Sports | State of the Blue Jays franchise looking brighter

For the first time since their World Series title in 1993, the Blue Jays may beat out top teams for a playoff run

The Toronto Blue Jays, the only Canadian MLB team, have the unfortunate geographical position of being in the same division as two of baseball’s powerhouses: the New York Yankees and the Boston Red Sox. As a consequence, the Blue Jays usually resign themselves to finishing third (and, in recent seasons, fourth) in their division, trailing behind these two famous teams. With no possibility of a division title, fans have been deprived of a run in the playoffs for a very long time. But this may be about to change.

On January 30, the Toronto Blue Jays held their annual State of the Franchise evening where the club took questions from approximately 1,000 season ticket holders in attendance. According to the Blue Jays’ official invitation, the State of the Franchise is an evening for fans of the team to have their voices heard by John Beeston, Alex Anthopoulos, and John Farrell, the team’s president, general manager, and bench coach respectively. However, in reality, the State of the Franchise is usually more of a chance for fans to complain about trivial issues like ticket prices and paraphernalia availability.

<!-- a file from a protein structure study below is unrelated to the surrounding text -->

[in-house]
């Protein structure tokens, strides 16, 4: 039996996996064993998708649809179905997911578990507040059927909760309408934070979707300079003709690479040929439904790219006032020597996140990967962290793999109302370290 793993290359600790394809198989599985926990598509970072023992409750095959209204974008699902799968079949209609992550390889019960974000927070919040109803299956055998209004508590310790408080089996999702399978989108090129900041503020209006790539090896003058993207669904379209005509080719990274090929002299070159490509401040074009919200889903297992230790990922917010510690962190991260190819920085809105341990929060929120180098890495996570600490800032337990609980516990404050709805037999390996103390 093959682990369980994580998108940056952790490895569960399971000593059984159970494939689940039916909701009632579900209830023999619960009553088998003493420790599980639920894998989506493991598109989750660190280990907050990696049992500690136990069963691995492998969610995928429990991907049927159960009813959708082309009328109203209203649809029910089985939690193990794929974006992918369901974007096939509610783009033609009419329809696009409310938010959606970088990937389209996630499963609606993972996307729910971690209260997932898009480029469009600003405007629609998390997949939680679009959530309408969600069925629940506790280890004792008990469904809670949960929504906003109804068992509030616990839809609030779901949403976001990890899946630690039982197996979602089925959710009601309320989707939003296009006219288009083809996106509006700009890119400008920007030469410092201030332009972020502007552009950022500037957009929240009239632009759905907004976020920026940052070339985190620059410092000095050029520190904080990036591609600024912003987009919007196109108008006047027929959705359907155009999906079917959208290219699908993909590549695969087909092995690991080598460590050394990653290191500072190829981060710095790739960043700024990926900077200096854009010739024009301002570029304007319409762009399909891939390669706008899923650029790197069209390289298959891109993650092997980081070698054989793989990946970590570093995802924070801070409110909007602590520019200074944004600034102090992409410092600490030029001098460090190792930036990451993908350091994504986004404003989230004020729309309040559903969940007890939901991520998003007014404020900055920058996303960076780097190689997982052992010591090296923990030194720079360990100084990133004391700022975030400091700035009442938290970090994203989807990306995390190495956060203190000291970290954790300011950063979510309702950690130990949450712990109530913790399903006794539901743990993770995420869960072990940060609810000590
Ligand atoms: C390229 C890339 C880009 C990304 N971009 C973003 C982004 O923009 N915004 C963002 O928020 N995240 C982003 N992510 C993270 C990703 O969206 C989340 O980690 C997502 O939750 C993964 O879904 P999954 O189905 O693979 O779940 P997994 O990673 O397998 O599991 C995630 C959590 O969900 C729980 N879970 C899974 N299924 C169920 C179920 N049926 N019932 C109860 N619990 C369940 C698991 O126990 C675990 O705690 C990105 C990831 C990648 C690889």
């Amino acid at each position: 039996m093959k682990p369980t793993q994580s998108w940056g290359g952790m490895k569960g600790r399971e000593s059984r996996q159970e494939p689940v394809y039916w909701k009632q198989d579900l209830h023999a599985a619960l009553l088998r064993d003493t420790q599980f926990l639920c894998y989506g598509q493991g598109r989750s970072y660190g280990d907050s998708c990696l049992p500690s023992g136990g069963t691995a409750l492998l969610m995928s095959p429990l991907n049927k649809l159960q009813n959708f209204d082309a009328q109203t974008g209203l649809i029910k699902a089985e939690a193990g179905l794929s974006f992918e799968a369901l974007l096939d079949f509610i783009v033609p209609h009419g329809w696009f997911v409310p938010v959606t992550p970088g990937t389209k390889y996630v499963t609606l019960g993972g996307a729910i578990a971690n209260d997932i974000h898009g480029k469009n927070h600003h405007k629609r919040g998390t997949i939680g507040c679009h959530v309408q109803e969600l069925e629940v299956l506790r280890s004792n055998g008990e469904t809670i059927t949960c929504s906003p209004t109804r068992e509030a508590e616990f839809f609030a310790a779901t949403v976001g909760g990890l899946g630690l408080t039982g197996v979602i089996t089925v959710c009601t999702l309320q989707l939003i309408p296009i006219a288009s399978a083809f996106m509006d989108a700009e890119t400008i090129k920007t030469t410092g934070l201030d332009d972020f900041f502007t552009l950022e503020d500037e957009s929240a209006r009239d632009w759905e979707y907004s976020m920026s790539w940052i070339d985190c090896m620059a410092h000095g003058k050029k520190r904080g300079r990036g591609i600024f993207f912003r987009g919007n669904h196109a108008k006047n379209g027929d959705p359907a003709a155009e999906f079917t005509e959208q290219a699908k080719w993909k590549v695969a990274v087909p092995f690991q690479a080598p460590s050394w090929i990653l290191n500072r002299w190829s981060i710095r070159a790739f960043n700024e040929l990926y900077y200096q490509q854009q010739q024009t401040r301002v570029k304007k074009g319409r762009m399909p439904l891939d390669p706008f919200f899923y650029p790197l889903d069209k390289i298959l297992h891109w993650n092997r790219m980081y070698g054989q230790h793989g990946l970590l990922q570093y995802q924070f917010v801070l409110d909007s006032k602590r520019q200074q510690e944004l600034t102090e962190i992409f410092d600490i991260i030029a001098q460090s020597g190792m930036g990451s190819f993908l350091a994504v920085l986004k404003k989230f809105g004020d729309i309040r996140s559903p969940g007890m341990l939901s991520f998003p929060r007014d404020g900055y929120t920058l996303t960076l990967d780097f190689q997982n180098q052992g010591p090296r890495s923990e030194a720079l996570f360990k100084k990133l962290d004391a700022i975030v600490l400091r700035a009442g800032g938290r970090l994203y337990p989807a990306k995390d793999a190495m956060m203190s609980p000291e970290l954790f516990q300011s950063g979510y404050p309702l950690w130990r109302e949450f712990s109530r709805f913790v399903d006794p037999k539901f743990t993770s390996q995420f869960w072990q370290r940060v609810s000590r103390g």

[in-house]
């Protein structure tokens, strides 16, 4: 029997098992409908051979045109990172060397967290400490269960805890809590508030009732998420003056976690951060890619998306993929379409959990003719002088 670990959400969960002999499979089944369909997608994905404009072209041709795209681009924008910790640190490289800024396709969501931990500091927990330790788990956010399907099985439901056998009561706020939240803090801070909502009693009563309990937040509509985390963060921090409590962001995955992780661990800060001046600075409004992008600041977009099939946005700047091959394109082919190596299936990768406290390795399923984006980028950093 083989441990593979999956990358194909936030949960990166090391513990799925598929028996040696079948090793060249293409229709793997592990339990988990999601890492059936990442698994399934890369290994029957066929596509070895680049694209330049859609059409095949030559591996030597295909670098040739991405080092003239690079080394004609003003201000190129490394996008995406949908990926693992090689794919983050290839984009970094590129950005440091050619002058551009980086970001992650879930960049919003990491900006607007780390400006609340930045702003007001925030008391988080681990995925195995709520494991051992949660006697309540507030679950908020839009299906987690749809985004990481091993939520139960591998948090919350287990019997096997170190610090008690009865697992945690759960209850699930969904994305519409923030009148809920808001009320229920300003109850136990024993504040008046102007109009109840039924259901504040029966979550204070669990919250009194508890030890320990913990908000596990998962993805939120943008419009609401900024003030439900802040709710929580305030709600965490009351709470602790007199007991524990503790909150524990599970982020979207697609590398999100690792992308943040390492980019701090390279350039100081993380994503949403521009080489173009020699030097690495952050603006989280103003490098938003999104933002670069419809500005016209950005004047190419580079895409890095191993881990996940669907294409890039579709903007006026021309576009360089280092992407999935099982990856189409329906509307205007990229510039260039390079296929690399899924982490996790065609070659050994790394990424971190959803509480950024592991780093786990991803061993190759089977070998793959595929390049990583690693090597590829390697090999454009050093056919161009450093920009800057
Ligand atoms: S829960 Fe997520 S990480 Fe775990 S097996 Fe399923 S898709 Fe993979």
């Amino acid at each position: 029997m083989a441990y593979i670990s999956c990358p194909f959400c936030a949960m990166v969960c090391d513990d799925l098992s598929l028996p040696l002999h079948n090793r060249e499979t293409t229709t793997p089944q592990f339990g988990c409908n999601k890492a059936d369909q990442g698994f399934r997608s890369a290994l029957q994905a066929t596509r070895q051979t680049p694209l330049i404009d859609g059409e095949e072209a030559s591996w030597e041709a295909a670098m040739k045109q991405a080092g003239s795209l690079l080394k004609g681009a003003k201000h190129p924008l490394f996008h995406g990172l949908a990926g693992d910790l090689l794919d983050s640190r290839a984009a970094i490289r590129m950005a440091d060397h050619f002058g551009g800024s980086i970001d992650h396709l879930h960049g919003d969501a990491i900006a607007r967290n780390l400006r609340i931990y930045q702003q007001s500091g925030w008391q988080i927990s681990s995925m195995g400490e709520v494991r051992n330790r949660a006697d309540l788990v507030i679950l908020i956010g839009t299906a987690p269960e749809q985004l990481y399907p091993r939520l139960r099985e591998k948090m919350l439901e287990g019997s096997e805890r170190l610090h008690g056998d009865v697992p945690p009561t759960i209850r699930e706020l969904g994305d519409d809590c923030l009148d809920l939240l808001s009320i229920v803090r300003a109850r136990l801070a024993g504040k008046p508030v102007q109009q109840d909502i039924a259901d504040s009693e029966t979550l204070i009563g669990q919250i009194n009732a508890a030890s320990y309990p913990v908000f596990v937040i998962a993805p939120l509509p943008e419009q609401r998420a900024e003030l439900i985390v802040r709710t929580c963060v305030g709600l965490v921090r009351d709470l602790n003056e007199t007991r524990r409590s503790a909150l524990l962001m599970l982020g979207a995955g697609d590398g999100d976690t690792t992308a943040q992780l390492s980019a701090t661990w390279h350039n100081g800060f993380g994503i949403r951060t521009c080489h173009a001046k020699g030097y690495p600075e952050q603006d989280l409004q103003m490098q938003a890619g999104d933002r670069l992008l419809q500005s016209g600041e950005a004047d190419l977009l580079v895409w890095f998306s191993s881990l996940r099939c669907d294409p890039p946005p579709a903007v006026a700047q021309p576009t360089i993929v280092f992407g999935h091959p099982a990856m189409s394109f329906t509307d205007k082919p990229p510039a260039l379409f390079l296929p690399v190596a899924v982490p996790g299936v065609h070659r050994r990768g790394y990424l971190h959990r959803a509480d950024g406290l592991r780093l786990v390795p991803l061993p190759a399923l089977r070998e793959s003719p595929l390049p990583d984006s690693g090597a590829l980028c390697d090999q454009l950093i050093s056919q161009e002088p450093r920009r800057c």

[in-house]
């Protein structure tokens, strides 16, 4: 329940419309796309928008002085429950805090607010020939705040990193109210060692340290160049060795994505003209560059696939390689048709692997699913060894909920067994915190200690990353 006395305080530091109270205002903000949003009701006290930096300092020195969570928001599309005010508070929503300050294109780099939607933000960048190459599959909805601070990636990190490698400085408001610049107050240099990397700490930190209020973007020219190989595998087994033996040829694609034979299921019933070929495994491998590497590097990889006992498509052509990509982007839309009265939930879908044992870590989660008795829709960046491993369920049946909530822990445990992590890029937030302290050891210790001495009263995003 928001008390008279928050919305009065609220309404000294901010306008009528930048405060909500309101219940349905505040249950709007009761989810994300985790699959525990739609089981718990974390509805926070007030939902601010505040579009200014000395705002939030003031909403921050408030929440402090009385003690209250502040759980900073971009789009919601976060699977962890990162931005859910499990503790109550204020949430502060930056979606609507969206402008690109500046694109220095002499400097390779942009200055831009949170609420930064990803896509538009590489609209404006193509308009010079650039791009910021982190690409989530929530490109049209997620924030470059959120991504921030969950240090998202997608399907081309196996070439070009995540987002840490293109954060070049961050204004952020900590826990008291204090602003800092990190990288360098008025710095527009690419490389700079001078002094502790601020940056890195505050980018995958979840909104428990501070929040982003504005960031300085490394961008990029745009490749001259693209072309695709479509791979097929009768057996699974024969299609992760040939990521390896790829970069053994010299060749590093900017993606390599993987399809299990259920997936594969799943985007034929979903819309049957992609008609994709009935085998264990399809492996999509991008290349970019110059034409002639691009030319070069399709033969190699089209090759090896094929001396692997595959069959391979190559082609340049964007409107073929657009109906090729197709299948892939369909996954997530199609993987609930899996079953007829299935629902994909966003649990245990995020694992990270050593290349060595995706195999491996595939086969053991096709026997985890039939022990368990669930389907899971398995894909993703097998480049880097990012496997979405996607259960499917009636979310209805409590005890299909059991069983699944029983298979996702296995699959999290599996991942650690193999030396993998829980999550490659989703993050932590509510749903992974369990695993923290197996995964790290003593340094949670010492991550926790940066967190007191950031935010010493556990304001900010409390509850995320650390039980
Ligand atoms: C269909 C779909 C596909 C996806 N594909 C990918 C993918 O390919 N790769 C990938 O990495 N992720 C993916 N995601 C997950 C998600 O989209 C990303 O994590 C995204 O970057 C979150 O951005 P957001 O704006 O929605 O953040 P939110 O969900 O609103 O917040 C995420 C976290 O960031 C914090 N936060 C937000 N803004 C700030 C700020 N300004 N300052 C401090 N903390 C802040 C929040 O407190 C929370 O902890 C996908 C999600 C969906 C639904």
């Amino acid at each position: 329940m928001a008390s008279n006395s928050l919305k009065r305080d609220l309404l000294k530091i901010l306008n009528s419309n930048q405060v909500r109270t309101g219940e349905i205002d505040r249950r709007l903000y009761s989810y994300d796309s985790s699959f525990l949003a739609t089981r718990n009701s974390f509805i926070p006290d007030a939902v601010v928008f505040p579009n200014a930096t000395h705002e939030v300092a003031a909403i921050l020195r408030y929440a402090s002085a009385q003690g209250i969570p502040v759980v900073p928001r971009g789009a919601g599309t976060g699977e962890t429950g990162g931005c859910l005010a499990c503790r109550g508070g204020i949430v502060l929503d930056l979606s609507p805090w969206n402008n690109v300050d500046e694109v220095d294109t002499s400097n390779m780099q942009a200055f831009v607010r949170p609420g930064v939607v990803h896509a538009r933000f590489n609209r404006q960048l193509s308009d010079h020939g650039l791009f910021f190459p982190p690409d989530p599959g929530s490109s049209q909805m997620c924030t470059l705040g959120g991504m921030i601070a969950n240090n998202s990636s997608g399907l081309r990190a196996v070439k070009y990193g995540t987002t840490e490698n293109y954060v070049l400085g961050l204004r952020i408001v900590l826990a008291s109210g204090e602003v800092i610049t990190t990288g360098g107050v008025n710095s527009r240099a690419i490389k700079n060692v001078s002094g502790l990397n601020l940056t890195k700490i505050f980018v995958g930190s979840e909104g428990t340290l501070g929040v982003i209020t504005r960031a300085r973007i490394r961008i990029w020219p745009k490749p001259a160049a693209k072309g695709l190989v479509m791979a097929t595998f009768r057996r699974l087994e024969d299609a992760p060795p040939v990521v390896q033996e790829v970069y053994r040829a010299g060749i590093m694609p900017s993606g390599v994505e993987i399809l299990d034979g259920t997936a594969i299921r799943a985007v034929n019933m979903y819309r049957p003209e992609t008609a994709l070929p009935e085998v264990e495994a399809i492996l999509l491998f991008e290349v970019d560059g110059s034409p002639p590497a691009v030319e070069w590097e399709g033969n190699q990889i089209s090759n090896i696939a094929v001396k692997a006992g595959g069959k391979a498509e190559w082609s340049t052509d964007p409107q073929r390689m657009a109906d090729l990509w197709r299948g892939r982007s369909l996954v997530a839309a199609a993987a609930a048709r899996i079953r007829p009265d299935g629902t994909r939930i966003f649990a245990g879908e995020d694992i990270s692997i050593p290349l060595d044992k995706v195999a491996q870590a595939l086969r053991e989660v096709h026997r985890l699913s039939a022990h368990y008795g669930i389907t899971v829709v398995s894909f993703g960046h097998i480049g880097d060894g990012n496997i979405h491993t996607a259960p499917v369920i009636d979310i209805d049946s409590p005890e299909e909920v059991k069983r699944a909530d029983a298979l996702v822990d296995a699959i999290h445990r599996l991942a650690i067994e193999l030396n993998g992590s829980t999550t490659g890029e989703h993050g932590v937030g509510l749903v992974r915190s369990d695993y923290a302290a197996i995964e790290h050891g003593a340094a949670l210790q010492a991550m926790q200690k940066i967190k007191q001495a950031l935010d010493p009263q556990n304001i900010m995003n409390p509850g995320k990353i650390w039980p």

This year, however, Anthopoulos was the first to say, “it’s just a bit more exciting this year.” Intermitted amongst the talk of hot dog prices, and where one can buy a baby-sized Blue Jays jersey, there was serious talk about what fans want most: the playoffs.

What has the management and fans most hopeful is the talented roster that only showed glimpses of their full potential last season. The Blue Jays have one of the best sluggers in MLB with Jose Bautista, who racked up 43 home runs last season. Ricky Romero, who barring injury will be the Blue Jays’ opening-day pitcher, won 15 out of his 26 games last season. They are hoping that, with a little bit more support from their batters, Romero will easily reach the twenty win milestone this season. Brandon Morrow, Brett Cecil, Henderson Alvarez, and Dustin McGowan will likely make up the rest of a starting pitching rotation that is already the envy of many teams on comparable payrolls to the Blue Jays. 22-year-old Canadian third baseman, Brett Lawrie, is another player to watch as he stormed onto the major league scene last season batting getting a hit on 29 per cent of his plate appearances.

The Blue Jays’ roster has a solid mix of youth and experience going into Spring Training next month. Another advantage for the team as they prepare for training camp is that their roster is a healthy one. In the past, the Blue Jays’ pitching staff in particular has been plagued with long term injuries, whereas this year the starting rotation is healthy heading Spring Training.

All in all, there are a lot of positives for the Toronto Blue Jays going into the 2012 season, and Beeston acknowledged these positives, asserting that in the next five years he expects to see the Blue Jays in the playoffs two or three times. Whether or not these promises will come to fruition, it is hard to deny it is an exciting time to be a Blue Jays fan, especially in comparison to the last 18 seasons of mediocrity.


Comments posted on The McGill Daily's website must abide by our comments policy.
A change in our comments policy was enacted on January 23, 2017, closing the comments section of non-editorial posts. Find out more about this change here.